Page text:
Peacekeeping activity remains one of the most important directions of Kazakhstan’s foreign policy. Over the years of independence, Kazakhstan has established itself as a responsible participant in international efforts to ensure global peace and security.
Peacekeeping activities of the country are aimed at preventing, deterring, and ending armed conflicts, and providing humanitarian assistance, as indicated in the 2015 Law on Peacekeeping Activities of Kazakhstan.
In 2000, the Kazakh Peacekeeping Battalion (KazBat) was formed for the first time in the country. The participation of Kazbat in the peacekeeping operation Iraqi Freedom from 2003 to 2008 in the framework of international efforts to stabilize the situation in the country appears to be the first mission of the Kazakh battalion.
In total, nine Kazakh peacekeeping contingents of 290 men served on a rotational basis in Iraq, including military engineers and medical workers.
At the same time, the main tasks of the Kazakh military unit were demining, ensuring the safety of convoys, protecting the territory and the base, regulating traffic, and carrying out humanitarian aid operations. Overall, the Kazakh servicemen destroyed about five million explosive ordnance and provided medical assistance to over 500 Iraqi citizens.
One of the key areas of work of the Kazakhstan peacekeeping battalion has been holding the joint anti-terrorism and peacekeeping exercises “Steppe Eagle” on a regular basis since 2003, with the participation of the forces of the North Atlantic Treaty Organization (NATO) members, including the United Kingdom and the United States.
Since 2008, the Partnership for Peace Training Center (KAZCENT) has been operating in Kazakhstan. It trains peacekeepers based on the United Nations (UN) certificate in such courses as “Protection of Civilians” and “UN Staff Officers” as well as offers English language training. under the program of international military education and training.
KAZCENT was recognized as the 19th member of the Community of Partnership Education and Training Centers based on the decision of the NATO Political Committee and joined the International Association of Peacekeeping Training Centers in 2010.
A special mission of the Kazakh peacekeepers is their participation in UN operations to maintain peace and security.
Since 2014, representatives from Kazakhstan have served in missions in Western Sahara and Côte d’Ivoire. Kazakh women military personnel also participated in the UN missions in Western Sahara and Lebanon in the role of staff officers and military observers.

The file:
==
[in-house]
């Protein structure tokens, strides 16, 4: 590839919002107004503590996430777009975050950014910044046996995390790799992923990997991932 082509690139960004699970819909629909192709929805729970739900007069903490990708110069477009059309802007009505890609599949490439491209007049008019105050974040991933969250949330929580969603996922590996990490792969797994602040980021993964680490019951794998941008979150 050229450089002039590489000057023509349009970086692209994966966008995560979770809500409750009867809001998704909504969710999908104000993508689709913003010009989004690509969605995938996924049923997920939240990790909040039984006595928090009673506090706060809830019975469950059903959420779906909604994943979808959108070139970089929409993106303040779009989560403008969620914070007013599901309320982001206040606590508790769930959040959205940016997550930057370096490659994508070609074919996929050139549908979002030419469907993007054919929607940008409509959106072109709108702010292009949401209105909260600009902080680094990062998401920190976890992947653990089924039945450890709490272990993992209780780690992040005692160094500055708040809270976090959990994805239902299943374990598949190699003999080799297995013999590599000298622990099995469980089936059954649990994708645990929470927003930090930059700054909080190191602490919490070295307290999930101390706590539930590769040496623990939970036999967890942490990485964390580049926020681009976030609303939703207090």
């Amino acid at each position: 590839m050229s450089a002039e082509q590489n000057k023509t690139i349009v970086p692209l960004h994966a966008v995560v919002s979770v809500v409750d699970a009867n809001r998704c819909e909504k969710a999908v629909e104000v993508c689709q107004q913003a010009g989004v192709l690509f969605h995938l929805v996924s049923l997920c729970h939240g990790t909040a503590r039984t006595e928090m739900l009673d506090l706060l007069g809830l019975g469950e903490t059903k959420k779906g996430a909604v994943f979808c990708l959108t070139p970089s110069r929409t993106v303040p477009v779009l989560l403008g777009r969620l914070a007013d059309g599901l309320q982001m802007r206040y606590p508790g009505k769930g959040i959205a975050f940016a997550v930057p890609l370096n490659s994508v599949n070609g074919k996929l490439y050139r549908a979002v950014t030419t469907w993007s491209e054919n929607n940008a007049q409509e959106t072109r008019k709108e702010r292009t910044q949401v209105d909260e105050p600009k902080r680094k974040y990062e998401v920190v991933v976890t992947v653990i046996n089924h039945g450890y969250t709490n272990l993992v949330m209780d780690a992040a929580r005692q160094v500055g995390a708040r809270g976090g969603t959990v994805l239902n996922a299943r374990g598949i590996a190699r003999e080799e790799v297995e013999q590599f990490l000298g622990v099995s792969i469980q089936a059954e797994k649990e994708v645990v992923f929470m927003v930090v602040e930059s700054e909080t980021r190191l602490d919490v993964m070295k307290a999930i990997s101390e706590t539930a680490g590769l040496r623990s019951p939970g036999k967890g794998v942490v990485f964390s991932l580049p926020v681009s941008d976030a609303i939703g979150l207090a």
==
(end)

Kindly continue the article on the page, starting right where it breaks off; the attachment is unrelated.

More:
In 2018, 120 troops from Kazakhstan were sent to assist the United Nations Interim Force in Lebanon (UNIFIL). The peacekeepers serve as part of the Indian battalion (INDBATT), whose tasks included foot and vehicle patrolling, staff work, duties at checkpoints and observation posts, ensuring the security of UN posts, and carrying out operations in the Battalion Mobile Reserve (BMR).
Along with this, Kazakhstan provided assistance in the framework of emergency relief efforts after the bombings in Beirut. For these purposes, a group of military personnel flew from Aktau to Lebanon in August 2020, including 29 surgeons, traumatologists, neurosurgeons, intensive care physicians, medical support staff and four translators.
Today Kazakhstan remains one of the leading countries in terms of the number of peacekeepers deployed in foreign countries, among the countries in the post-Soviet space.
According to Lord John Astor, member of the UK House of Lords, “today the Kazakh armed forces have been modernized and transformed in all directions, including structure, training and equipment. We welcome the important role of Kazakhstan in international peacekeeping efforts. Kazakhstan is one of the largest peacekeeping forces formed on the territory of the former Soviet Union.”
In his speech at an expanded meeting of the Collegium of the Ministry of Defense of Kazakhstan in November 2020, the Kazakh President Kassym-Jomart Tokayev instructed the relevant department and interested bodies to prepare a government roadmap for increasing the participation of the Armed Forces in UN peacekeeping operations by Aug. 1 of this year.
As the expert on geopolitics, defense, cybersecurity in the Western Hemisphere and post-Soviet regions Wilder Alejandro Sanchez notes, “Tokayev’s statement that Kazakhstan will expand its participation in UN missions deserves a high assessment, since UN peacekeeping missions always need well-trained and qualified “Blue Helmets.” To date, the troops sent to serve in UNIFIL have shown good results, therefore, other UN missions will benefit from the presence of Kazakh troops in their ranks.”
In the time of a volatility in the world, international instability and the growth of interstate conflicts, the activities of the UN peacekeeping missions are of particular importance. In this regard, while remaining committed to its peacekeeping mission, Kazakhstan will increase its participation in UN peacekeeping operations, providing practical assistance to the efforts of the world community to ensure international peace and security.
The author is Kymbat Nurgaliyeva, the senior research fellow at Kazakhstan Institute for Strategic Studies under the President of Kazakhstan (KazISS).